Sandra Long | , , , , ,| By
Everyone’s talking about mastering LinkedIn and Twitter for job and internship success, but don’t forget to master the telephone and voicemail! Your proficiency with telecommunications will certainly make an impact on hiring managers.
Your voice is an important aspect of your personal brand. You want to sound confident and friendly. You don’t want your prospective employer to think that you can’t effectively communicate in a clear, concise and professional manner. There are multiple opportunities to impress related to the phone or voicemail.
First, screening interviews are usually conducted by phone. Make sure you are in a quiet place. You might receive a cell phone call from a potential employer at the wrong time and place. Step away from your friends to take the call. You don’t want to sound distracted during an important inbound call. Use the same practice when making an outbound call. Be prepared and in control when using the phone. Standing up while speaking helps your voice sound more confident.
Turn off the phone during any meetings such as interviews, open house, and employer info sessions. Employers will think you are not interested in what is being discussed if you have attention on your phone.
Cell Phone Voicemail Greetings
Let’s not overlook your cell phone voice greeting! Most people who call you will be dialing your cell phone. When was the last time you listened to the greeting message? Make sure it is clear, friendly and professional. State your name in the greeting so callers will know they have reached the correct person. Ask for a detailed message. Be sure to check your voice mail messages every day because employers will leave messages! Sample Cell Phone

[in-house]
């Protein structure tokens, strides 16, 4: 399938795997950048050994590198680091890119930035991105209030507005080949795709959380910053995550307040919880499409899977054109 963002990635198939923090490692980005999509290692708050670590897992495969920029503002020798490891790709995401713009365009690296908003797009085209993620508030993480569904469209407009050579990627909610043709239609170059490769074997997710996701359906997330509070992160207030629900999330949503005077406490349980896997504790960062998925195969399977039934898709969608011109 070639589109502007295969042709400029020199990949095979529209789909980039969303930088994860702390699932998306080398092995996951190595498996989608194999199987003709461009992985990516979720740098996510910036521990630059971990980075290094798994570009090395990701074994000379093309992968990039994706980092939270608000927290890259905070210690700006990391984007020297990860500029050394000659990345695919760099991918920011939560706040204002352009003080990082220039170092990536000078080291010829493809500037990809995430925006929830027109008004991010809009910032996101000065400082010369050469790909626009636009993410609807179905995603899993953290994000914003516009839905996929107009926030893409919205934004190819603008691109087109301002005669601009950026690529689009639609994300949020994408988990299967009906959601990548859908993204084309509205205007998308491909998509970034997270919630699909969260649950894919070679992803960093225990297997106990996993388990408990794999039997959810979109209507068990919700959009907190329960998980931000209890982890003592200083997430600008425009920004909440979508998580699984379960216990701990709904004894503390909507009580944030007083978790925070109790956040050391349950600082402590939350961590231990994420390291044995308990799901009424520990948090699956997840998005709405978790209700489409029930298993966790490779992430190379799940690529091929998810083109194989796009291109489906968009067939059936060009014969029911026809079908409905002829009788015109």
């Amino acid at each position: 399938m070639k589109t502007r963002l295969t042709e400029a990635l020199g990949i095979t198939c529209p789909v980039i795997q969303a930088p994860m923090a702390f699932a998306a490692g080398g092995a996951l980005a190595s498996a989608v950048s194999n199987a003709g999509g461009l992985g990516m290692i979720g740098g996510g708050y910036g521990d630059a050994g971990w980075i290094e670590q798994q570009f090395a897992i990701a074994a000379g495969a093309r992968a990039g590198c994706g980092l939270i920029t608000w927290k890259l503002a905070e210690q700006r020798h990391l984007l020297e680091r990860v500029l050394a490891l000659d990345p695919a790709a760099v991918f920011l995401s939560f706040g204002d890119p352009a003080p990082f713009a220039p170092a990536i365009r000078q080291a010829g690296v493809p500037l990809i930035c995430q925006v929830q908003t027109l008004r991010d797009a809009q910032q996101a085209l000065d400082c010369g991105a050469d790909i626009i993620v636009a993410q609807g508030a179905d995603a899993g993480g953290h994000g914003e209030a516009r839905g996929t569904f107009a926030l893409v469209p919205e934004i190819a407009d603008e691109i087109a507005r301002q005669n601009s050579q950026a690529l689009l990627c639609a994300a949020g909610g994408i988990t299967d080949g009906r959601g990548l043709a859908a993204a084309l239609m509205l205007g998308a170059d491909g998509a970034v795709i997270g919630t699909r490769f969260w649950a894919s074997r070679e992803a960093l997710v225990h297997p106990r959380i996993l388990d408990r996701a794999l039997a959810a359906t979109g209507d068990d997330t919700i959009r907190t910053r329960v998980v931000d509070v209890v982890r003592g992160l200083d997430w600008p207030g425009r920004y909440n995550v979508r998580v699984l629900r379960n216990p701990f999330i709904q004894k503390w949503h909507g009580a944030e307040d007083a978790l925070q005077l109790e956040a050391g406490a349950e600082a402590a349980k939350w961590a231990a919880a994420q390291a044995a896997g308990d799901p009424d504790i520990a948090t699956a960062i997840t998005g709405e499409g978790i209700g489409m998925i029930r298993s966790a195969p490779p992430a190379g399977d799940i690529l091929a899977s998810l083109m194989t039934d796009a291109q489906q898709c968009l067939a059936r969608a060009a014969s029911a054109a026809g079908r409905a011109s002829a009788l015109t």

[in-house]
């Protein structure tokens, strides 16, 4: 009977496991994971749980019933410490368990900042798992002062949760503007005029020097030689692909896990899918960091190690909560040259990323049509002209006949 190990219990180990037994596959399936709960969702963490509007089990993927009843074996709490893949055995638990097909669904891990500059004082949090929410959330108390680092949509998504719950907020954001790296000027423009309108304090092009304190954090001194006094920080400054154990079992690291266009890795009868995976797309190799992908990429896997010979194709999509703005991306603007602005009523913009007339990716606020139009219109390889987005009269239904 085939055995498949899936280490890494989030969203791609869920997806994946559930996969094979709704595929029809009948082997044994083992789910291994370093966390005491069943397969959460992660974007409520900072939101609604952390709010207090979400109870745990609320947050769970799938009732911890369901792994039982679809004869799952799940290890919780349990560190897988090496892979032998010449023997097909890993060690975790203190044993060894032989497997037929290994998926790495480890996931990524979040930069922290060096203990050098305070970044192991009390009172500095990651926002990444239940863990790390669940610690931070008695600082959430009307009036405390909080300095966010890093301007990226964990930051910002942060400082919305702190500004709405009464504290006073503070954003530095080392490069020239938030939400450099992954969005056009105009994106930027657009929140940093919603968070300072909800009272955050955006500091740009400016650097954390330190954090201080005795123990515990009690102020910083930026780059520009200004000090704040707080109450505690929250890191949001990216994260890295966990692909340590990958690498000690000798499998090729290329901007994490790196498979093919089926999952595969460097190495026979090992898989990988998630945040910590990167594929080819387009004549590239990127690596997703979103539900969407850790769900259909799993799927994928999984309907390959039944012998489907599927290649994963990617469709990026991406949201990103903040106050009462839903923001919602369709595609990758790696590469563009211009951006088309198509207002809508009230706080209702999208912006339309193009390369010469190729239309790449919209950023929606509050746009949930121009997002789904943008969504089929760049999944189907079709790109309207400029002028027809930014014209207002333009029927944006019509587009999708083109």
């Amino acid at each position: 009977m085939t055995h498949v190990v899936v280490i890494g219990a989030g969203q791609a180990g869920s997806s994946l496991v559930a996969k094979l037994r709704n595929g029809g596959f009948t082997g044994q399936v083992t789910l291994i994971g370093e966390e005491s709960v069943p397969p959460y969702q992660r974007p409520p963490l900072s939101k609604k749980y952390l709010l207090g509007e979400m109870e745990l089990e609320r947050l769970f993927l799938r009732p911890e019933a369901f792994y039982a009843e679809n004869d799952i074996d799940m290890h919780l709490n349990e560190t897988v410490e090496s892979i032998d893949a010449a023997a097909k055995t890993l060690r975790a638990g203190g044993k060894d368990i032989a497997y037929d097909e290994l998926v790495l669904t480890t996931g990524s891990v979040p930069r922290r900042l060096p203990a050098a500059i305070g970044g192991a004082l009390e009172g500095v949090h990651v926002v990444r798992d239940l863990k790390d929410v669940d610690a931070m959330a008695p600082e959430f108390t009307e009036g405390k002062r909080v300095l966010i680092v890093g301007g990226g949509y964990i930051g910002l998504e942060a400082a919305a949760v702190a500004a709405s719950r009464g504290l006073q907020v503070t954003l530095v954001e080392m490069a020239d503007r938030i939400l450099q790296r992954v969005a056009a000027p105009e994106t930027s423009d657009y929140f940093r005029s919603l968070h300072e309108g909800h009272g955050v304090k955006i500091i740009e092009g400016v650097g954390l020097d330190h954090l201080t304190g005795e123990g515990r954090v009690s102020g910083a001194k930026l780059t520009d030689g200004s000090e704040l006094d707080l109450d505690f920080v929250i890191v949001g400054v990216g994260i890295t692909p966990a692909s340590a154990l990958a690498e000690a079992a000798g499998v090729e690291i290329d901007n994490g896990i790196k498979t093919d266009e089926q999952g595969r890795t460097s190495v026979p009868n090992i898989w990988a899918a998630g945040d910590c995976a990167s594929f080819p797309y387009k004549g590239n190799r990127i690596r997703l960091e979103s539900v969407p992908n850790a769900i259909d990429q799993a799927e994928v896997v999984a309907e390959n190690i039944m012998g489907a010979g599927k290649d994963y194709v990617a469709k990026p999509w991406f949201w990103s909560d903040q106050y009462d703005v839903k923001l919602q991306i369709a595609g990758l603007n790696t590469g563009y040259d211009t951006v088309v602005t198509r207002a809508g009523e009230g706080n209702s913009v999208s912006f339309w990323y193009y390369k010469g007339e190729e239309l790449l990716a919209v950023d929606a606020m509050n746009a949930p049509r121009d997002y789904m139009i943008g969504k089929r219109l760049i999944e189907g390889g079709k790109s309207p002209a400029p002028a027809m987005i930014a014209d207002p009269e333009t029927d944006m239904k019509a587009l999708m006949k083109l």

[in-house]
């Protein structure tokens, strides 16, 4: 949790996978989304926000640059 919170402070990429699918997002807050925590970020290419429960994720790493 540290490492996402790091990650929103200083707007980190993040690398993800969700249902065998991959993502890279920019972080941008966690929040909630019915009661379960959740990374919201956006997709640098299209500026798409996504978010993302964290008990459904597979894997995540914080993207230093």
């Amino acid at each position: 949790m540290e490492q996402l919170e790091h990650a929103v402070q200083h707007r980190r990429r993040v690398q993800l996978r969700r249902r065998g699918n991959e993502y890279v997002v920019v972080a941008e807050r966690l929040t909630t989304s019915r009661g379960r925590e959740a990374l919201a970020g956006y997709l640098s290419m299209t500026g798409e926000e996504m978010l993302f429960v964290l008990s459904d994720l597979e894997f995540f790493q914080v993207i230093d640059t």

Voice Greeting Message
“Hi This is Sam Johnson’s cell phone voice mail box. Thank you for calling me. Please leave a detailed message and I will return your call as soon as possible. Have a great day.”
Your Voicemail Messages
In the course of your internship search, you will be leaving voice mail messages occasionally. Your messages should be clear and succinct. State your name and the purpose of your call. Indicate any mutual connections or interesting points. Leave your phone number and email address. Be personable but not too wordy. Say thank you.
Sample Voicemail Message
“Hello this is Mark Jones, a sophomore at PWU. I am interested in learning more about the internship position you posted. I saw your contact information listed on the poster at our Career Center. I hope to speak to you briefly at your convenience. I can be reached at 555-555-5555 or email email@example.com. Thank you.”
Check and Return Your Messages Daily
This seems like a simple idea, but so many people fail to do this. You want to respond very quickly to show your interest. Business people expect a quick response from you! Text Messaging Use the same professional principles described above for any text messaging with potential employers. Don’t text an employer unless you are invited to do so, because some people save texting for close personal contacts. All messages should be concise and professional.
Look at the Culture and Formality
Get your clues about how to communicate directly from each prospective employer. Determine the formality of greeting by how they state their name on a job posting or email. For example: find out if you should call your new contact “John” or “Mr. Thompson?” If there is any question, use the formal greeting.
How else can you use phone etiquette and best practices to impress an employer?